I have gotten to like Ubuntu even though I realize the learning curve is
going to be rather long. One of the things I do is help poor people acquire
computers and Ubuntu is perfect if all they need is an office program, internet
browsing and email .
I have started to learn wine but I think a VM might be a good idea as well.
I am limited to 4 gigs but I don’t game so speed is not that important.
My question is if I run XP PRO on a VM inside of my Linux box will I still
retain the advantage of virus resistance? And will I be able to save data on
the drive when using the VM. Also would using Win98 be just as well as some of
the older people I help have games that they are convinced will only run on 98
even when I show them the compatibility mode.
Yes and no.
Virtual machines, or VMs for short, are one of the coolest technologies I’ve
seen come along for some time. They’re still pretty geeky, but as you can tell
– I’m impressed.
Before relying on VMs for security purposes, though, we need to understand
exactly what they are, and of course, what they are not.
A virtual machine is, to put it simply, a program that you run on your computer that creates a simulation of a “machine within a machine”.
For example, I’ll run Windows 7, and within Windows 7 I’ll run a virtual machine that will start with it’s own virtual BIOS and boot (from a CD or an iso image or its own virtual hard disk) into a completely different operating system. Within that VM the operating system behaves as if it’s on its own dedicated computer, because that’s all it sees. It has no knowledge of the fact that it’s actually running within a VM.
I regularly run Windows XP, Windows Vista and even Ubuntu Linux within VMs.
It’s kind of like running those operating systems as if they were standalone programs themselves. Of course they are not; they assume that they’re installed on a computer, and that’s where virtualization comes in: it simulates a computer on which they can install and run.
When it comes to security, the best way to think about a VM is as if it were a separate physical machine. All the rules, techniques and cautions that you might apply to a separate physical machine apply to a virtual machine.
So, let’s say you’re running a Windows XP VM within a actual machine also running Windows XP. With the exception of networking, which I’ll speak to in a moment, any viral infection that happens on one installation will be limited to that one installation – just like separate physical machines. So if the VM gets an infection, the physical machine will not necessarily.
That fact VMs are isolated this way from their host machine and from other VMs is one of the biggest reasons security folks like them. You can do something “risky” in a VM without putting the actual host computer at as great a risk. If the VM becomes infected, you discard it.
But before we get to complacent with that scenario, we need to understand some of the ramifications.
As I said, a VM is best thought of as “just another physical machine”, so “discarding it” means discarding the VM and recreating it from scratch – i.e. the virtual equivalent of a reformat and reinstall. Fortunately, many VM tools provide the ability to “snapshot” or “clone” VMs, so that you can very easily perform the virtual equivalent of an image backup. Rather than reformat and reinstall, then, “discarding it” simply means reverting to that prior VM snapshot, clone or backup.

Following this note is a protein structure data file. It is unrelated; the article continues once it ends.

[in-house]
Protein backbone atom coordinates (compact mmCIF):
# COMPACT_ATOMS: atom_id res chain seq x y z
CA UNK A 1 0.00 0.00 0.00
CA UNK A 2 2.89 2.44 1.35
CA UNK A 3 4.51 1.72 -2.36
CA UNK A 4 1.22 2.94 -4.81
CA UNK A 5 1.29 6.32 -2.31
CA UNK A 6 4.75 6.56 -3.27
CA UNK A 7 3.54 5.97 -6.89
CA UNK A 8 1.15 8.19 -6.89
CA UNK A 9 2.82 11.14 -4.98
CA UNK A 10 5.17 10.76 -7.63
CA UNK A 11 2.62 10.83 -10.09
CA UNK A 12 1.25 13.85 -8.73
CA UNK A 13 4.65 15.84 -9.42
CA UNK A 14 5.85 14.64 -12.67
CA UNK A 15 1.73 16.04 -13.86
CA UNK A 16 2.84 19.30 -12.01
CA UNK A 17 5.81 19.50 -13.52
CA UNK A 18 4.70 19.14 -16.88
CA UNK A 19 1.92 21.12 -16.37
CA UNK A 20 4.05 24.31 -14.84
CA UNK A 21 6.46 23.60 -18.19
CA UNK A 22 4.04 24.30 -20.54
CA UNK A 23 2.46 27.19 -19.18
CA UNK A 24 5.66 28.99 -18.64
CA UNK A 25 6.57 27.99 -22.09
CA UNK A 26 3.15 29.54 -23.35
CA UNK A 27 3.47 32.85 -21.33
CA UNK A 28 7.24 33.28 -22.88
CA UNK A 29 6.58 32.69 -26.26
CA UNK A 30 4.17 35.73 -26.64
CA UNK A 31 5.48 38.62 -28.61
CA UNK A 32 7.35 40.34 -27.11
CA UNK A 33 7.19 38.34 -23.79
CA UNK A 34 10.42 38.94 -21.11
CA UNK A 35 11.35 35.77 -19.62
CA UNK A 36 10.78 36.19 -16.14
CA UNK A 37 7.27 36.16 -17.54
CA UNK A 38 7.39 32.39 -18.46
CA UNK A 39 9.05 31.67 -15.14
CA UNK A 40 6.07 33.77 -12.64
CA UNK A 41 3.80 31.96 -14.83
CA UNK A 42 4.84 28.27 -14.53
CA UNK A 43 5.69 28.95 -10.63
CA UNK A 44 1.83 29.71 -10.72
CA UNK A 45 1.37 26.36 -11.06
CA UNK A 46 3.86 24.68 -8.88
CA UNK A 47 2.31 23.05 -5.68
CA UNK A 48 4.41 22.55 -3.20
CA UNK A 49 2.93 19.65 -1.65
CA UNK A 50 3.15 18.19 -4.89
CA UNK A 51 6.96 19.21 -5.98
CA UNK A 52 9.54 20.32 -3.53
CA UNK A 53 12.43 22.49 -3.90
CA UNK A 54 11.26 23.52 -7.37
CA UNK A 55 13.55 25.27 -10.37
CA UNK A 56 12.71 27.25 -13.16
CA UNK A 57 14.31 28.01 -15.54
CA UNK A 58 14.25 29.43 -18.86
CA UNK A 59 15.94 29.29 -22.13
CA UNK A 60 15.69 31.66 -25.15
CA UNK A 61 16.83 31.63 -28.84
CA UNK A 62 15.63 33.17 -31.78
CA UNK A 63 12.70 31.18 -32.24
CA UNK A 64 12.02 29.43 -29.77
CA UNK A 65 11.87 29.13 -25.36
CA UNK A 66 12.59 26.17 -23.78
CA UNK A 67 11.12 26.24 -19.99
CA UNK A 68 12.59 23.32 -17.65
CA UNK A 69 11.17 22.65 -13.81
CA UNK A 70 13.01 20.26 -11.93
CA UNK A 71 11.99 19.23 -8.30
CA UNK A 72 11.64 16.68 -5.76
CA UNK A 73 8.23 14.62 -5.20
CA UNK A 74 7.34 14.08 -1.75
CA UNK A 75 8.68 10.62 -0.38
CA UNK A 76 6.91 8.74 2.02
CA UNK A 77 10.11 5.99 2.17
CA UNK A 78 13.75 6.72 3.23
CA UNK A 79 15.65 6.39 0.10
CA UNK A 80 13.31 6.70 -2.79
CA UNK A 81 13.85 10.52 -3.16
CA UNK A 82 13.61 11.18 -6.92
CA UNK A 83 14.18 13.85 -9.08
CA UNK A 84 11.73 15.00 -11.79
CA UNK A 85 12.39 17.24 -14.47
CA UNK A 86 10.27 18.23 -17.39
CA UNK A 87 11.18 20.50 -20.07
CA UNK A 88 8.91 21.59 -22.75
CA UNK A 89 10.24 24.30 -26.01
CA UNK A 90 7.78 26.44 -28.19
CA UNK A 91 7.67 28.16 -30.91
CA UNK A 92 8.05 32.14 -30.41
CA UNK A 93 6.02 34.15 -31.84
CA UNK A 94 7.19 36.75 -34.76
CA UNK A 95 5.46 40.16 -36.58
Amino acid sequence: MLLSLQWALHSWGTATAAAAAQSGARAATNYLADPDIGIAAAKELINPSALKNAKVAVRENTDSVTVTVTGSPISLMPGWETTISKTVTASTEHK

If you plan to use a VM long term, as in your scenario, running a Windows XP VM on an Ubuntu machine, then you need to treat it exactly as you would any other Windows XP installation. While your Ubuntu machine itself is protected two ways: by XP being isolated in a VM, and by Ubuntu being Ubuntu and not Windows, that Windows VM itself can most certainly become infected if normal security advice is not followed.
The only time it’s “kind of” OK not to follow that security advice is when a VM lives only a relatively short time – say you create a VM simply to test out some feature of the operating system, or install some test version of a program, after which you destroy the VM.
Now, I spoke of networking above; there are both security issues to be aware of and an answer to your second question as well: how do we share data between the VM and and host machine.
VMs are typically set up with networking enabled, and even some default network shares that make the host machine’s hard drive appear as a connected network drive and potentially vice versa. This makes sharing files between the host and VM simple: just use the appropriately connected drives.
But it also opens up another potential vulnerability: networking.
Your host and your VMs are networked. There’s no network cable, or even network hardware perhaps, but they are connected via Windows (or other OS) networking support. And that means that they may be vulnerable to network based threats from each other. And again, the best way to think of this is simply as if they were two physical computers connected to the same network.
Depending on how you use your machines and VMs, and the various operating systems involved, that means you may want to enable software firewalls as appropriate, and of course keep those Windows VMs up-to-date on their assorted updates that often correct network based vulnerabilities.
The important thing to realize is that even without a network, there’s a network.
And finally, sure – go ahead and throw Windows 98 in a VM. That’s another of the really nice aspects of virtual machine technologies – you don’t need to dedicate a machine to the various oddball scenarios you might come up with. Be it Windows 98, MS-DOS itself, or any of a number of other PC-compatible operating systems, virtual machines allow you to install and run them fairly easily.